Thousands packed the Quad last Thursday evening to attend the campaign rally of Dr. Ron Paul (R- Texas) where he spoke about the “fight for liberty.”
The republican presidential candidate’s emphasis throughout the night was promoting liberty and reducing the power of the government.
”We really need a revolution because we are not moving in the right direction. This country has drifted off so it’s time to change the direction. We have to argue the case for freedom,” Paul said.
For 45 minutes Paul criticized the war in Afghanistan, the Federal Reserve, the Patriot Act and the actions of the Drug Enforcement Administration in overriding states’ drug laws.
“Federal Reserve is an instrument for the growth of big government, as well as an instrument for undermining liberty. The more government does, the less liberties we have,” Paul said.
Paul also spoke about the need to repeal the Patriot Act — stating that American citizens should not have to sacrifice liberty for safety.
Paul was received with cheers of “President Paul” and the crowd chanted “End the Fed” throughout the evening. An estimated 3,000 people showed up to hear Paul speak with some perched in trees to get a better view of the candidate.
Mike Pinter, third year chemistry graduate student and leader for the Youth For Ron Paul at UC Davis, was happy with the turnout and hoped people enjoyed Paul’s message.
“I really think he is polishing the way he presents a lot of his policies and philosophy. Obviously, the foreign policy, drug war and civil liberty stuff is on the forefront, but just the basic message of liberty, I think is really starting to resonate with people,” Pinter said. “The way he presents it makes a lot of sense.”
Paul’s libertarian, small government campaign is unlike both President Obama and republican presidential candidate, Mitt Romney, according to Pinter.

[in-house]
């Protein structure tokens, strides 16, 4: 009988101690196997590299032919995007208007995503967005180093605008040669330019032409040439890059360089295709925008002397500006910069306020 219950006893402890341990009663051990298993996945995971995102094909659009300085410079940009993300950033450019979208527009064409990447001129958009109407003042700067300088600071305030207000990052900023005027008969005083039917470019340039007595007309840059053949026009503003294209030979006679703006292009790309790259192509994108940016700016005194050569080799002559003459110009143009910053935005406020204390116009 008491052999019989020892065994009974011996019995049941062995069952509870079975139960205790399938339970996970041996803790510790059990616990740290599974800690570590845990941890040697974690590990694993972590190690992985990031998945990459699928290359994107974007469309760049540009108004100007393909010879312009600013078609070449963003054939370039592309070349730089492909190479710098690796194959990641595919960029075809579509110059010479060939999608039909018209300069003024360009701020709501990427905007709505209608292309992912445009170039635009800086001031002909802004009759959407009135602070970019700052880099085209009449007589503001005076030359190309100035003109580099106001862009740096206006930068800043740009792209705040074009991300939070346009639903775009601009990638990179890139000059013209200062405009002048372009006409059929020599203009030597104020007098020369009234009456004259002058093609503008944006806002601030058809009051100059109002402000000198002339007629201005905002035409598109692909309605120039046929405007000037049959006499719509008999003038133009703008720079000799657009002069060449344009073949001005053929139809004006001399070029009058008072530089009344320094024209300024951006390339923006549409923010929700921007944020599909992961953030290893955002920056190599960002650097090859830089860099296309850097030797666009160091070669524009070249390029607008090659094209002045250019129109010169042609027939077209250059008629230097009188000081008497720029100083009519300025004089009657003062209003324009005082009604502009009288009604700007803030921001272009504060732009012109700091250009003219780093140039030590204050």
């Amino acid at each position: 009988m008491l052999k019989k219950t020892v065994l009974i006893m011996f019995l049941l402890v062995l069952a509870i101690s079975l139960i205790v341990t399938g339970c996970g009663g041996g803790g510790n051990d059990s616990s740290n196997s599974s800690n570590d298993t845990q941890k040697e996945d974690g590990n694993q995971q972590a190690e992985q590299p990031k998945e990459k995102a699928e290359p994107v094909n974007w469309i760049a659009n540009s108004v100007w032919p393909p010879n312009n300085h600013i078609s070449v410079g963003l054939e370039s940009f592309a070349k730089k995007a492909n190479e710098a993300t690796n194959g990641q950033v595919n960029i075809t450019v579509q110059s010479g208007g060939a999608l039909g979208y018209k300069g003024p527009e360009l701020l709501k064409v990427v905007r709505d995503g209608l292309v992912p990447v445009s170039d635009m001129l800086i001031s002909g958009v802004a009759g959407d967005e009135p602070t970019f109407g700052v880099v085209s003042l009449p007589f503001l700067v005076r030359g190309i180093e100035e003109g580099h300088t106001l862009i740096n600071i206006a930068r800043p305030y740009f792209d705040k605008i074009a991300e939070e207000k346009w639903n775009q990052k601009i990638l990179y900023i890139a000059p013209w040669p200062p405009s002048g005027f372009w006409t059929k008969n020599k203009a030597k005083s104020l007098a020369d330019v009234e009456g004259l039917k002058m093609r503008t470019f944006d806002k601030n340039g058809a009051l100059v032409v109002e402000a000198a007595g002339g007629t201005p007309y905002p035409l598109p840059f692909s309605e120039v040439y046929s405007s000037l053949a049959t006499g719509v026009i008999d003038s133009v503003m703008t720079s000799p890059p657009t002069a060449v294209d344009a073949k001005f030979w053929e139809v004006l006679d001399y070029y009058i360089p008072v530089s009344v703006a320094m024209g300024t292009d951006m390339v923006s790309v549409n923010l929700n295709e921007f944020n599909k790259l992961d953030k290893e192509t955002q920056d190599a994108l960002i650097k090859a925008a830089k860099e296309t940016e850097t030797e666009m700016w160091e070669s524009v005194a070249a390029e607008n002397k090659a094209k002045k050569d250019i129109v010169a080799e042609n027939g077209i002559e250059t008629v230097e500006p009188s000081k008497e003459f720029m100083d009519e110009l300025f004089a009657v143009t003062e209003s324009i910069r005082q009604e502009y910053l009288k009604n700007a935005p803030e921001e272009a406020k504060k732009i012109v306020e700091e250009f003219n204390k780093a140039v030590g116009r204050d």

“Both sides of the political spectrum are being financed by the corporations that are destroying this country through the help of the government of course,” Pinter said.
Yet, not everyone in attendance was moved by Paul’s visit.
“I think it was kind of weird that [Paul] came here. I mean, most people are unregistered or registered democrat, so he’s not going to get much out of this at the primary. I feel like Ron Paul is kind of a silly figure. I don’t know if people are taking him that seriously,” said first year environmental policy analysis and planning major Thea Walsh.
However, senior civil engineer major Brandon Jones was impressed by Paul’s campaign approach.
“The other political candidates are pretty party politics. He seems to be a lot more moderate, which I like,” said Jones.
Paul has been appearing at colleges and universities across the nation, including California universities such as UC Berkeley, UCLA and California State University Chico — with a minimum of 5,000 people in attendance.
Paul is one of two republican candidates left campaigning for the GOP nomination. According to the New York Times, 1,144 delegates are needed to secure the nomination. Mitt Romney currently has 847 delegates and Paul has 80 with 962 delegates remaining.
The California republican primary will take place on June 5.
MICHELLE MURPHY can be reached at firstname.lastname@example.org.